Catholic leaders continue fight against abortion billsBy Rebecca Anzel Capitol News Illinois — March 31, 2019
SPRINGFIELD — Leaders of Illinois’ Catholic Church denounced a package of reproductive health care bills in the General Assembly, calling them “dangerous” and “mounting challenges to human dignity.”
One measure would repeal a law mandating a minor notify her parent or guardian before getting an abortion. The other would repeal the state’s abortion law and replace it with language creating reproductive health care as a fundamental right.
The Bishops of Belleville, Joliet, Peoria, Rockford and Springfield joined Cardinal Blase Cupich of the Archdiocese of Chicago at a news event Thursday. Cupich said it is “critically important” lawmakers oppose the legislation.
“This is a radical departure from what we have. This is not about the issue of a right to an abortion, although we would question that, but it is about vacating any rights or dignity that … were not decided by Roe v. Wade,” he said. “This is coming at it from a different direction.”
Cupich argued the Reproductive Health Act, which backers and detractors agree would be the most liberal reproductive health care statute in the country, would remove protections in current law for health care workers who refuse to participate in abortion procedures due to moral, ethical or religious objections.
This point is also raised by attorneys with a pro-life, Chicago-based law firm, the Thomas More Society, which released a legal analysis of the measure.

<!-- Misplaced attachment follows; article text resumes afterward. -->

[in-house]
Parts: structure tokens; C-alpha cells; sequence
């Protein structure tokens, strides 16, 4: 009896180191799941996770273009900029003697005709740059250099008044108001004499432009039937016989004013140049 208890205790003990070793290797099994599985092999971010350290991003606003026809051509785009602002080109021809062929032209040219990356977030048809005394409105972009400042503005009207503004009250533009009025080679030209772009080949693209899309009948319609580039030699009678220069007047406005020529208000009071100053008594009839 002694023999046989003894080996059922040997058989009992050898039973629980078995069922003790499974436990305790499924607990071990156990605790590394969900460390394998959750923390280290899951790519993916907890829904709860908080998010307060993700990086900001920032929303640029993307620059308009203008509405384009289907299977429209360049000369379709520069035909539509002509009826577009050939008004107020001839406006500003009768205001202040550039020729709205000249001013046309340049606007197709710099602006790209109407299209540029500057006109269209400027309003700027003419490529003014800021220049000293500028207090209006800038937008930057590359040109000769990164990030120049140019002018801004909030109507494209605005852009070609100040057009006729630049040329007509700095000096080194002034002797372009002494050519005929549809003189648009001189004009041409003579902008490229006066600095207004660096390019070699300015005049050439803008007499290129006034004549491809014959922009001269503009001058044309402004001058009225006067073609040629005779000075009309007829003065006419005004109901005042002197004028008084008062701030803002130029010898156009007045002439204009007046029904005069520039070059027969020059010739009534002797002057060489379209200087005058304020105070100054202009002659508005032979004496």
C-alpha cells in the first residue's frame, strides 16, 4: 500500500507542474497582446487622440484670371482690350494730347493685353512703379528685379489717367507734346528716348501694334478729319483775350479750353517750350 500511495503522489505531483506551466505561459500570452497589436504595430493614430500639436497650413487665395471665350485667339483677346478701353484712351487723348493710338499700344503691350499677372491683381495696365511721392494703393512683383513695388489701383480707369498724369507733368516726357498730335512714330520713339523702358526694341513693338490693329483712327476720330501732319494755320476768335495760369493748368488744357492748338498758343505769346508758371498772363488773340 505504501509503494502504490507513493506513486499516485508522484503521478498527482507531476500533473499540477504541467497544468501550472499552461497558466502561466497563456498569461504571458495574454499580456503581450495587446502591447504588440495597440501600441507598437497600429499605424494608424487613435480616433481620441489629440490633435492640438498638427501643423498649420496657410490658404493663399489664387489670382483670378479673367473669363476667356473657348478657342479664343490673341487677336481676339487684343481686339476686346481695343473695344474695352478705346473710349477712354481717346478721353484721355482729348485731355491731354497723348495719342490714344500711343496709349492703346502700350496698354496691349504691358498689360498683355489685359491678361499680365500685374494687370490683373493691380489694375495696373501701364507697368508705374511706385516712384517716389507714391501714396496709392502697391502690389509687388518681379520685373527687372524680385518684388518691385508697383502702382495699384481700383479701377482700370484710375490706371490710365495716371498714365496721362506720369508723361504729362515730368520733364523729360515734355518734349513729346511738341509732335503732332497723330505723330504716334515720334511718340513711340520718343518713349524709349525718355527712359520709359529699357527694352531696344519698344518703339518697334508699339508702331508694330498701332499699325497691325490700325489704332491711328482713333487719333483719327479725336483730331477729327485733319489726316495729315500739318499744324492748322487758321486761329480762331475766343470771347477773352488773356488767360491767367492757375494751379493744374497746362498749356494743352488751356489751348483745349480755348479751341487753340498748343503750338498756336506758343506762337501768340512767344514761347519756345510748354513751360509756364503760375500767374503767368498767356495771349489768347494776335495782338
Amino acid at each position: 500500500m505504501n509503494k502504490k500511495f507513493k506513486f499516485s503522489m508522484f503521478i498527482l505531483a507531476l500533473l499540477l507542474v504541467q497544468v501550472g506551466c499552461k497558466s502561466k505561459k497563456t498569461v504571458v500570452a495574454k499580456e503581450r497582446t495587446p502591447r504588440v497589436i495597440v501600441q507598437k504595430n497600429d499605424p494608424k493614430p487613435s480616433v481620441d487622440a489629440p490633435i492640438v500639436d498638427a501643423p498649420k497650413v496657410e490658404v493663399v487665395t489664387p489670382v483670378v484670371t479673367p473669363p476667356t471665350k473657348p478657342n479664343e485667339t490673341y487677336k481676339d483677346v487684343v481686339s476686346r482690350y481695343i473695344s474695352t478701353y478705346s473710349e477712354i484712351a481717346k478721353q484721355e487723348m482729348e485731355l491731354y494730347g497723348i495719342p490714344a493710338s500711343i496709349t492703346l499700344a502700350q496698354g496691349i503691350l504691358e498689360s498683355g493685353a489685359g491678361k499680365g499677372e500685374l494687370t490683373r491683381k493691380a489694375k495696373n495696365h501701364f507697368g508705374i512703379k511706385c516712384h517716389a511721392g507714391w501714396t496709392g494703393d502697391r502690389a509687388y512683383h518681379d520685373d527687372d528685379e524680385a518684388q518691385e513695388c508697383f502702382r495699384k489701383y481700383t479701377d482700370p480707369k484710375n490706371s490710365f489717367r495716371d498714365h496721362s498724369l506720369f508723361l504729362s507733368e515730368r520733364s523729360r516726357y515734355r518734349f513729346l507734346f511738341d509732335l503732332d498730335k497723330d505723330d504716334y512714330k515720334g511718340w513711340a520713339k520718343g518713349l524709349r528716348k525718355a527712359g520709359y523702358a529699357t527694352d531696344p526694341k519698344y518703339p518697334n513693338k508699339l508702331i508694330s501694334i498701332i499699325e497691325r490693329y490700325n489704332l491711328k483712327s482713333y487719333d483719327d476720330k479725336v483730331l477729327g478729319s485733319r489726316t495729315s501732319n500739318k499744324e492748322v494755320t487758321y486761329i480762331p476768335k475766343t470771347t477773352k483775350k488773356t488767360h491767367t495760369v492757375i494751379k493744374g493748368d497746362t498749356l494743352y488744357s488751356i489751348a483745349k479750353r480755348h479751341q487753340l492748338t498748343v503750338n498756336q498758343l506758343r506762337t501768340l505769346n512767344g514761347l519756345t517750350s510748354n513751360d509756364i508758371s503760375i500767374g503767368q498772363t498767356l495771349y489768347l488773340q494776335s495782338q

“The Illinois Health Care Right of Conscience Act — which is unaffected by this legislation — continues to protect health care providers from participating in any care that is inconsistent with their religious and moral beliefs. Period. Full stop. Suggesting otherwise is simply not true,” Colleen Connell, executive director of the American Civil Liberties Union of Illinois, said in an emailed statement.
Cupich also said protections guaranteed by Roe v. Wade were enshrined in Illinois law when former Gov. Bruce Rauner signed into law House Bill 40, which allows tax dollars to be spent on abortion procedures through Illinois’ Medicaid and state employee health insurance programs.
“What, then, is the problem this legislation solves?” he asked.
The legislation exists in both chambers of the General Assembly. Both House bills are seemingly stuck in a subcommittee, as is the Senate version of the Reproductive Health Act.
Only the Senate version of the effort to repeal the Parental Notification of Abortion Act has moved to the chamber floor for a possible vote.
Robert Gilligan, executive director of Catholic Conference of Illinois, said Thursday that could change “at any point in time, so we’re here to just express our opposition to [them], and we hope they stay where they are.”
“Rhetoric and misinformation do not protect women or health care providers. Those who oppose reproductive health care and rights have made one thing clear: Their real agenda is to ban safe, legal abortion entirely,” Jennifer Welch, president and CEO of Planned Parenthood of Illinois, said in an emailed statement. “Opponents of safe, legal abortion continue to hide their motives behind lies and misinformation about abortion.”
The church leaders were asked three times by reporters about the handling of alleged child sex abuse cases. Cupich and Gilligan did not answer directly.
“Those are all very important questions that all of us can address to you individually given our own circumstances, but this issue, no matter who speaks for it, is so compelling that it needs to be heard, and the focus needs to stay on this today,” Cupich said in response to one question. “Those other questions, and others that you may have about other topics, are important and they surely should be responded to in their own venue.”
On March 20, a Minnesota-based law firm released a 185-page report accusing nearly 400 clergy members and church staffers of sexual misconduct. The document lists the names, pictures, assignment histories and background information for individuals associated with churches throughout the state, in each of the six dioceses. Each diocese strongly disputed the report.